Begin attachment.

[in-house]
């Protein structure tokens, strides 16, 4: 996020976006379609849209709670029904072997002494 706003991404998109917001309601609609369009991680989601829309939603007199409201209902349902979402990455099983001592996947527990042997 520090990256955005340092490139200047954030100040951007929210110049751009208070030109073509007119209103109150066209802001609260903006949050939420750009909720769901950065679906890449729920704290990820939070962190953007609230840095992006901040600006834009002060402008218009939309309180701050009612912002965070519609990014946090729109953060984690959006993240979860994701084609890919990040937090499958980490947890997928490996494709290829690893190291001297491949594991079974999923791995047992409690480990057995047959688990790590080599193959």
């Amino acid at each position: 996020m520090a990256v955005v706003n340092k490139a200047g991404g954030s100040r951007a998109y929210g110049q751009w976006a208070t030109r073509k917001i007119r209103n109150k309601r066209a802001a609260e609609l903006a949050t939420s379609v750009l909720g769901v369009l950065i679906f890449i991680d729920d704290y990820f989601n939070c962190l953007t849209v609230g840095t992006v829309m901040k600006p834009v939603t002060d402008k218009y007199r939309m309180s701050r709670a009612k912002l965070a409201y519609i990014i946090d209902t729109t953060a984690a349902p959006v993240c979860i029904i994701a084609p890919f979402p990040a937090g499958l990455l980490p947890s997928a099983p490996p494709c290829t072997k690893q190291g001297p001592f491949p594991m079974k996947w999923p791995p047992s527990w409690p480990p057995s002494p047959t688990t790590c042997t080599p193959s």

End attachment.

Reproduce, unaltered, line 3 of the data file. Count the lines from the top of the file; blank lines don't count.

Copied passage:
């Amino acid at each position: 996020m520090a990256v955005v706003n340092k490139a200047g991404g954030s100040r951007a998109y929210g110049q751009w976006a208070t030109r073509k917001i007119r209103n109150k309601r066209a802001a609260e609609l903006a949050t939420s379609v750009l909720g769901v369009l950065i679906f890449i991680d729920d704290y990820f989601n939070c962190l953007t849209v609230g840095t992006v829309m901040k600006p834009v939603t002060d402008k218009y007199r939309m309180s701050r709670a009612k912002l965070a409201y519609i990014i946090d209902t729109t953060a984690a349902p959006v993240c979860i029904i994701a084609p890919f979402p990040a937090g499958l990455l980490p947890s997928a099983p490996p494709c290829t072997k690893q190291g001297p001592f491949p594991m079974k996947w999923p791995p047992s527990w409690p480990p057995s002494p047959t688990t790590c042997t080599p193959s």